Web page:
Lindsay, Norman

NORMAN ALFRED WILLIAM LINDSAY (1879 –1969), Australian artist, sculptor, writer, editorial cartoonist, scale modeler, and an accomplished amateur boxer.[1] Lindsay is widely regarded as one of Australia's greatest artists, producing a vast body of work in different media, including Pen Drawing, etching, watercolour, oil and sculptures in concrete and bronze.  A large body of his work is housed in the Norman Lindsay Gallery and Museum, and many works reside in private and corporate collections. His art continues to climb in value today. In 2002, a record price was attained for his oil painting Spring's Innocence, which sold to the National Gallery of Victoria for A$333,900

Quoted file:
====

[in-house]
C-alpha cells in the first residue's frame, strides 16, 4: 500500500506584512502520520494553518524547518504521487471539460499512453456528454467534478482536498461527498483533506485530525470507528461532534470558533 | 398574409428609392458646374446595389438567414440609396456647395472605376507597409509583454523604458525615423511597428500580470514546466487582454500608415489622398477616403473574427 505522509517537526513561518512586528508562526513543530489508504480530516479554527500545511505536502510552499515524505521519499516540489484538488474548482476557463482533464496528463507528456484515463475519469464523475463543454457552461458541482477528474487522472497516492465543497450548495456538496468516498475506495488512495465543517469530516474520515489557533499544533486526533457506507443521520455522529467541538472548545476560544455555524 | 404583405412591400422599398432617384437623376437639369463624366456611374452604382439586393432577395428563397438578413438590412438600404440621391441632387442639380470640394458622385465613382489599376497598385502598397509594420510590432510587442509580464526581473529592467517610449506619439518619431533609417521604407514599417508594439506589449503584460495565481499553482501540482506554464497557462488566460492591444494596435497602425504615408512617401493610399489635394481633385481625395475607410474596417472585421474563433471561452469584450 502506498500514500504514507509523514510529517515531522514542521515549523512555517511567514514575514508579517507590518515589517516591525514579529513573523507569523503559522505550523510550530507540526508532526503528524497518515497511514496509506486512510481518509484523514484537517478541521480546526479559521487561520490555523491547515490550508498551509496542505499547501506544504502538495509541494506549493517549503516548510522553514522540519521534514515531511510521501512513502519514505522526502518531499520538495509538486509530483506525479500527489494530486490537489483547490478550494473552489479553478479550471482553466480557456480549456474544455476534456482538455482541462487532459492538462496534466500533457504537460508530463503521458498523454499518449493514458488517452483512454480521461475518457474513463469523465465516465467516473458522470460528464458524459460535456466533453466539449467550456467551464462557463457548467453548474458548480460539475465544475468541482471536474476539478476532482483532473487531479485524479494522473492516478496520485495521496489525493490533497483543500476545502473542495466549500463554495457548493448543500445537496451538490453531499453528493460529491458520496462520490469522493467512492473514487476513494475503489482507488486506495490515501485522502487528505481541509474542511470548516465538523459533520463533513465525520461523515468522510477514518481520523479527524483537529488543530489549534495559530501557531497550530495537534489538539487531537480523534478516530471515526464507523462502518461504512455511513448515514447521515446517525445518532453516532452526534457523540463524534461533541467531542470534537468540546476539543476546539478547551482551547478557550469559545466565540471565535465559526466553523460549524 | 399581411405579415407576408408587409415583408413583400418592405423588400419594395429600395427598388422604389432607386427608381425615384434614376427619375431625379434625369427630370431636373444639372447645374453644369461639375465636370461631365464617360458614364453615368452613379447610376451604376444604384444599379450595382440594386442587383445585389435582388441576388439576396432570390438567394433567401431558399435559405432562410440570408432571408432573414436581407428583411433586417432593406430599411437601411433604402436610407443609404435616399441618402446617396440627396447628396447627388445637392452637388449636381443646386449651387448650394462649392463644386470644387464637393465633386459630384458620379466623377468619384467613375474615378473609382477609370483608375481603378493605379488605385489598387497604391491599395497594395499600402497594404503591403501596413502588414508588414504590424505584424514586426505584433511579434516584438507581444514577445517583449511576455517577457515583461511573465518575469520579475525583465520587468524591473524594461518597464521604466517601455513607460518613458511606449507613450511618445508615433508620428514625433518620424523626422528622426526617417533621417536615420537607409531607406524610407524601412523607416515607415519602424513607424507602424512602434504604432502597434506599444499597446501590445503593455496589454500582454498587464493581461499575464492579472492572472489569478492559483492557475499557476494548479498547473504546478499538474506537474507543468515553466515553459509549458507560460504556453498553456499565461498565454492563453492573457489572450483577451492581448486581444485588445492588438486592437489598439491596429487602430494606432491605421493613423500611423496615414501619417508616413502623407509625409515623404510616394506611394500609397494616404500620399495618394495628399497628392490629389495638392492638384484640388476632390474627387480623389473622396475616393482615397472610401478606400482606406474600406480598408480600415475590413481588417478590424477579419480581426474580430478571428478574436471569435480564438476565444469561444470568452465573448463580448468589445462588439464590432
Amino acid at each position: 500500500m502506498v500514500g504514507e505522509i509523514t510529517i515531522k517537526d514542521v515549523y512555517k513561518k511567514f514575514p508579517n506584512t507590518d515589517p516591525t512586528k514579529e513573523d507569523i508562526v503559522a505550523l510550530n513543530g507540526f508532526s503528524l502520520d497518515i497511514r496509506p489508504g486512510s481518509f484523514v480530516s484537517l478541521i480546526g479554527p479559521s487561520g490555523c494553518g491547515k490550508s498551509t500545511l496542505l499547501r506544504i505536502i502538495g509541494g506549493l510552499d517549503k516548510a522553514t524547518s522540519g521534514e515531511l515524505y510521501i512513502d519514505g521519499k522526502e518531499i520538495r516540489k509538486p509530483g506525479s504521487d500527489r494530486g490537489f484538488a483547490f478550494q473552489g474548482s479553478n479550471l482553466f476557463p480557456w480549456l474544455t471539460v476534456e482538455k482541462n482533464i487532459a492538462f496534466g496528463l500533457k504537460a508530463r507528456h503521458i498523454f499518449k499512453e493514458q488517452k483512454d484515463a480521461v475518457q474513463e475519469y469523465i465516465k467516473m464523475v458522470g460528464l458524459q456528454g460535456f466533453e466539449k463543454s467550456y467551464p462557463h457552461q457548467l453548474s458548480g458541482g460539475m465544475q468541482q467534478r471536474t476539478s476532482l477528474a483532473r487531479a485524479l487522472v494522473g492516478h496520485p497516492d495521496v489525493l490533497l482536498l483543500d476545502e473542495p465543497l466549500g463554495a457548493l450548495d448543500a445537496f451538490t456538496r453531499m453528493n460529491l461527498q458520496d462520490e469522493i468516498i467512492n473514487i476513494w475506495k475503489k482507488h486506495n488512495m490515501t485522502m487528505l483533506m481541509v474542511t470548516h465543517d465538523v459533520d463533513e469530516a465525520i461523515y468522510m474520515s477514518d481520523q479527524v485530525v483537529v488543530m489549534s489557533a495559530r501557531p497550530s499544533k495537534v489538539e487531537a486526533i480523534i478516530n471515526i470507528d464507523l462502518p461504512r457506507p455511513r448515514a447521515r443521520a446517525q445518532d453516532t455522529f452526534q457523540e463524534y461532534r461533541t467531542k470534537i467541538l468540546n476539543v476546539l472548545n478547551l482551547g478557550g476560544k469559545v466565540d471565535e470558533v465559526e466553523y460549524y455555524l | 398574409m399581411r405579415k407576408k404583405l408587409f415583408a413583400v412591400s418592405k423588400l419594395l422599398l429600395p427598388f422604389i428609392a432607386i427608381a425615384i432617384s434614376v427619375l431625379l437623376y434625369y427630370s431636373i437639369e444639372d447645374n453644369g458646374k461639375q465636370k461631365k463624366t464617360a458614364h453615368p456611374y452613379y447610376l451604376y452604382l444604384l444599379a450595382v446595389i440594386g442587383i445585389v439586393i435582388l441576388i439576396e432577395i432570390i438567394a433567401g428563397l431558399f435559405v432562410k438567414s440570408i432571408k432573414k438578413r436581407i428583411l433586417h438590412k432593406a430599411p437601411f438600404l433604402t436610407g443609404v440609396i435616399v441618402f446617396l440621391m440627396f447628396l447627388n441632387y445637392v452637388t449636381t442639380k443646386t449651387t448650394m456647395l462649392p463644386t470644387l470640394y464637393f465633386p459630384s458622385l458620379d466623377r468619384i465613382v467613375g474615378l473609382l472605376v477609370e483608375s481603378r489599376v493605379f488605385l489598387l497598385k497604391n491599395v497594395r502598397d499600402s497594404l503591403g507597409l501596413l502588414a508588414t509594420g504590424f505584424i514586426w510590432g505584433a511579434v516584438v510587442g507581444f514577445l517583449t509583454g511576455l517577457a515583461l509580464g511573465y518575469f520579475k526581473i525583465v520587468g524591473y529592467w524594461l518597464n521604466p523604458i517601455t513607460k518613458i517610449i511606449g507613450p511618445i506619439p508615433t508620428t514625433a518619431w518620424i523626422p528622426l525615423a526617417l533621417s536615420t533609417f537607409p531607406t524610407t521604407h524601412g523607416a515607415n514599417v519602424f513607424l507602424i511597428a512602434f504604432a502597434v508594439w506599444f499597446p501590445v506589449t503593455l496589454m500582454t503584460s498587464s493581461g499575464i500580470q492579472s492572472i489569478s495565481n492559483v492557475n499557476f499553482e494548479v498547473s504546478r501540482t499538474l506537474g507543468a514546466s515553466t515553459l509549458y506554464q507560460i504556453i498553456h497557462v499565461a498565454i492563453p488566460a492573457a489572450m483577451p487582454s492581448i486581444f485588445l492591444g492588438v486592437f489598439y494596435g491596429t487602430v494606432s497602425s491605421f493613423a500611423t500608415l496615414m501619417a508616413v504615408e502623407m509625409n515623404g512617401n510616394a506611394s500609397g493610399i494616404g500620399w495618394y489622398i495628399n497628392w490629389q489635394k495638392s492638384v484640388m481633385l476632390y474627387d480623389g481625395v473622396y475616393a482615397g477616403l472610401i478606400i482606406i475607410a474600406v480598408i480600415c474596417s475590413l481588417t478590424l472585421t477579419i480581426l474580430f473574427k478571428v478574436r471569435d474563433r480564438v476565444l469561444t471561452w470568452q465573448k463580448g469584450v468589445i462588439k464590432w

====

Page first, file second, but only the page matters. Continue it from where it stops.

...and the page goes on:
Lindsay was a master of the pen. He is arguably the most celebrated Australian black and white illustrator of his time. His work at the Bulletin built the foundations of his unique characterised style.

He is known for his interpretation of the female figure in many mediums such as etching, watercolours, oils, pen and ink and pencil.  He has become an icon in the history of Australian  Art, embracing controversy and staunchly refusing to change subject styles to please the masses.